Allan McCollum, Each and Every One of You, 2004. 1200 digital inkjet prints. Photograph courtesy Barbara Krakow Gallery.
Last fall, at a small gallery on West 22nd Street in New York, the artist Allan McCollum exhibited his new system for producing unique two-dimensional shapes. Developed using vector files on his home computer, McCollum organized a "system" to produce over 31,000,000,000 different shapes and has, to date, set aside 214,000,000 for creative experimentation.
But that's not all. McCollum aspires to an unprecedented scale with this system: his goal is to make enough shapes, assuming a population of approximately 9.1 billion by the year 2050, so that everyone on the planet can have one.
The shapes notwithstanding, what is it about systems that we love to hate and hate to love?
Allan McCollum, Shapes, 2006. 144 unique monoprints. Photograph courtesy Galerie Thomas Schulte.
McCollum, who turns 63 this year, has a long-standing interest in formal replication, and his work frequently addresses questions of materiality and value. (His installations lead one to rapidly conclude that the lofty promises of modernism aren't likely to be fulfilled anytime soon: here in McCollum's orbit, more = less.) He also possesses the entrepreneurial spirit that has come to characterize a number of contemporary artists who think pluralistically about making work. His shapes, for example, can be used for many different purposes, "not only for fine art and design projects," notes his gallery's press release, "but also for various social practices: as gifts, awards, identity markers, emblems, insignias, logos, toys, souvenirs, educational tools and so forth."
The relationship between shapes and social practices is, at its core, an essential design conceit from typographic identity to architectural megastructure, giving form to ideas is what designers do. But McCollum's project goes beyond mere morphology, embracing a kind of über-solution in its very claim. Endlessly permutable, teeming with indefinite potential, McCollum's strategic genius lies in his appeal to a culture hungry for the quick fix. The Shapes Project promises maximum gain with minimum effort: better living through geometry.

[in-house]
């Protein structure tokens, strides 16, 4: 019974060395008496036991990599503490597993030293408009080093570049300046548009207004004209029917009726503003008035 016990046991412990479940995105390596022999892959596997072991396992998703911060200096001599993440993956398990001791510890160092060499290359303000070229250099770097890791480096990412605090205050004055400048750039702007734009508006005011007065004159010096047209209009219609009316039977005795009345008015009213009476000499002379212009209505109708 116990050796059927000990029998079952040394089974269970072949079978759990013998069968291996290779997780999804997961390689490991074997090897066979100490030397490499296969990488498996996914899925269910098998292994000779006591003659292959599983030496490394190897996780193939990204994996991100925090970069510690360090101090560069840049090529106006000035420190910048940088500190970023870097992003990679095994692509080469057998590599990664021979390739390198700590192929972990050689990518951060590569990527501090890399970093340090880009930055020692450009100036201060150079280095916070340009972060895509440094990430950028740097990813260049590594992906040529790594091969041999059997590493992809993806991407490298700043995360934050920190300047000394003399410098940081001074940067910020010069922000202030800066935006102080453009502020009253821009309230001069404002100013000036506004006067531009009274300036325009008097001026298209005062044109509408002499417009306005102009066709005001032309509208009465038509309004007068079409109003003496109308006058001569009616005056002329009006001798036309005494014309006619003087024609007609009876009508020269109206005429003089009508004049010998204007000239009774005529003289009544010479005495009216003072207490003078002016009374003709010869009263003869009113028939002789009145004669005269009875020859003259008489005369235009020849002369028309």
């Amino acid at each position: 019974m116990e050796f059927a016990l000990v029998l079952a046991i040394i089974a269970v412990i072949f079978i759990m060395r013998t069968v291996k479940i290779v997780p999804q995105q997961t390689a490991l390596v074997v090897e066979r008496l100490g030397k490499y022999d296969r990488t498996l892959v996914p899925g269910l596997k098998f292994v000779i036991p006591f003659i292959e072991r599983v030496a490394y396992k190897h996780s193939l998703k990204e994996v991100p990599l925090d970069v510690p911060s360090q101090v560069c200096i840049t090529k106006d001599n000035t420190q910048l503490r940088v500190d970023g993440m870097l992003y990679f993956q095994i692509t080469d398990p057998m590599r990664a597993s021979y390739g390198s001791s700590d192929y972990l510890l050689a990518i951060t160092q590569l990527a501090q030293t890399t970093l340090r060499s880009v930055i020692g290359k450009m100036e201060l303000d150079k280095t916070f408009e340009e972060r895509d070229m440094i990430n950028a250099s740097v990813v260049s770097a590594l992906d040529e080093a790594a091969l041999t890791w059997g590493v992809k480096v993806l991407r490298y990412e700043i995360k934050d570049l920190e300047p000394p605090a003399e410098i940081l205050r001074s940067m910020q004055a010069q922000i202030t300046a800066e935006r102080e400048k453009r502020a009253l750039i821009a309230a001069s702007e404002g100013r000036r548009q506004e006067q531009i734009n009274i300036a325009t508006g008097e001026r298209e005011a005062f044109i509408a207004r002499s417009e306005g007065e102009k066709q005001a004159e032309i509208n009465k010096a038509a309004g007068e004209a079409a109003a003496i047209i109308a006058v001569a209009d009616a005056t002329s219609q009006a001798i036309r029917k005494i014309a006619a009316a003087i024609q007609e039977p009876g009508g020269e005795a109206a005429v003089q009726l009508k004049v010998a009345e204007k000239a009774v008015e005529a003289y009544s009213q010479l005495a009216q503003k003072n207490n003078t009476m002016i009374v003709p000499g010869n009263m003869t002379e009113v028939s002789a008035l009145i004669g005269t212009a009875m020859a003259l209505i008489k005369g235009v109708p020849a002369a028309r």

It also shares a kind of loose ancestry with a host of Nineteenth-Century modular systems anchor blocks, Froebel blocks once widely used as educational tools to teach the essential principles of geometry. At the same time, it offers a kind of 21st-century spin on the Tangram, an ancient Chinese dissection puzzle, which divides a square into seven pieces five triangles, a rhombus and a square from which countless variations can be produced. (Pieces can touch and connect, but may not overlap.) Like an alphabet, tangrams represent a system that's fundamental and fixed, yet allows for seemingly endless variation. But unlike the alphabet, shape systems like the tangram are essentially mathematical: anchored by numerical certainty, they allow for infinite permutation.
Which brings us back to McCollum's epic endeavor and here, it's not so much the shapes themselves as the idea of the shapes, the very notion of a system of forms that's so captivating. And so unnerving. If I were to identify the one prevailing topical interest that has most surfaced in the last year among students, in juries, at conferences and exhibitions it would have to be this obsession with series and systems. How to identify them; how and where to introduce them; the question of whether, once a series is identified, your work is done. It's the illusion of certainty that's so mesmerizing the idea that not everything is in flux, unfixed and mashed-up and dislocated. Systems by their very nature introduce an armature as well as a roadmap for their own completion. You look at one iteration, then two then ten and you get it. Once demystified, you can concentrate on other things form, perhaps, or beauty. A glorious insect. A Trollope poem. Your lunch.
Or not. Which begs the question: does a system invite psychological repose precisely because it is so clear and comprehensible or does it lead us to search for precisely its opposite a kind of exotic deviation from the norm, an abstraction or glimmer of novelty? McCollum stresses that he laboriously created each of these shapes, and resists the notion that this body of work emerged from a kind of robotic (read "vector generated") process. Is artistry compromised if software is involved? Is design? Regardless of how and where he produced each variant, it's clear that The Shapes Project has defined parameters and a prognosis for growth: it may be dull, repetitive, or even inversely proportionate to what you think of as original, but to many designers, it's also oddly reassuring. (And oddly parallel to the design process, which by its very nature is systems-reliant.) And there's the rub: the rational side of our brains leads us to such solutions because they gesture to an odd kind of certainty. That tension between structure and freedom, between form and its variation is an essential characteristic of design thinking. That it took an artist to make it gallery-worthy is at once galling and brilliant. Better living through geometry, indeed.
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